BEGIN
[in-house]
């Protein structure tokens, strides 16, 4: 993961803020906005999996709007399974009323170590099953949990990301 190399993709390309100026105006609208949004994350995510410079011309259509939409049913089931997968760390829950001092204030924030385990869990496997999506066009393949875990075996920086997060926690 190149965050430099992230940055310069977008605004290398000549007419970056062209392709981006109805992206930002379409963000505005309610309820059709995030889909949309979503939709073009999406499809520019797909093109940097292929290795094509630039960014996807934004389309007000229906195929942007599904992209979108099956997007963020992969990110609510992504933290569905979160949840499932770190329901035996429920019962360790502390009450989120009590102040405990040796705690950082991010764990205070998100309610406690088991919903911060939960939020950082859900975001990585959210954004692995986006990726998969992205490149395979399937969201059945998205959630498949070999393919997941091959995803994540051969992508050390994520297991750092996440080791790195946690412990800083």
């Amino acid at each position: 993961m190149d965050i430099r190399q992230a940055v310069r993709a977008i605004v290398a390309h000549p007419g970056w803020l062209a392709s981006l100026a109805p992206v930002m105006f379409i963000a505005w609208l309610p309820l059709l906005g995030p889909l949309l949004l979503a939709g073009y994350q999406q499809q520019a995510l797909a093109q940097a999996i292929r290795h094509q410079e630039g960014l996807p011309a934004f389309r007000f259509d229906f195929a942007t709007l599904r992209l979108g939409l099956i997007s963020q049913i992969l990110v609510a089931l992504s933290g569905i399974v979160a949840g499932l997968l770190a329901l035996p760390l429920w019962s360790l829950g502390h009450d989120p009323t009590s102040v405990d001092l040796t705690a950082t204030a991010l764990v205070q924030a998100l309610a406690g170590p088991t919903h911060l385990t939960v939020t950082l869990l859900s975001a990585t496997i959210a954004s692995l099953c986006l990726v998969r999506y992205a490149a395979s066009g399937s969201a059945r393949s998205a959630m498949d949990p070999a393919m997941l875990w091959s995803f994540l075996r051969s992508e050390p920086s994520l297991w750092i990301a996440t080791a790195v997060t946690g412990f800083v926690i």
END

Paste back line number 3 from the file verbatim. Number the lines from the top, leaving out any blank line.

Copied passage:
């Amino acid at each position: 993961m190149d965050i430099r190399q992230a940055v310069r993709a977008i605004v290398a390309h000549p007419g970056w803020l062209a392709s981006l100026a109805p992206v930002m105006f379409i963000a505005w609208l309610p309820l059709l906005g995030p889909l949309l949004l979503a939709g073009y994350q999406q499809q520019a995510l797909a093109q940097a999996i292929r290795h094509q410079e630039g960014l996807p011309a934004f389309r007000f259509d229906f195929a942007t709007l599904r992209l979108g939409l099956i997007s963020q049913i992969l990110v609510a089931l992504s933290g569905i399974v979160a949840g499932l997968l770190a329901l035996p760390l429920w019962s360790l829950g502390h009450d989120p009323t009590s102040v405990d001092l040796t705690a950082t204030a991010l764990v205070q924030a998100l309610a406690g170590p088991t919903h911060l385990t939960v939020t950082l869990l859900s975001a990585t496997i959210a954004s692995l099953c986006l990726v998969r999506y992205a490149a395979s066009g399937s969201a059945r393949s998205a959630m498949d949990p070999a393919m997941l875990w091959s995803f994540l075996r051969s992508e050390p920086s994520l297991w750092i990301a996440t080791a790195v997060t946690g412990f800083v926690i």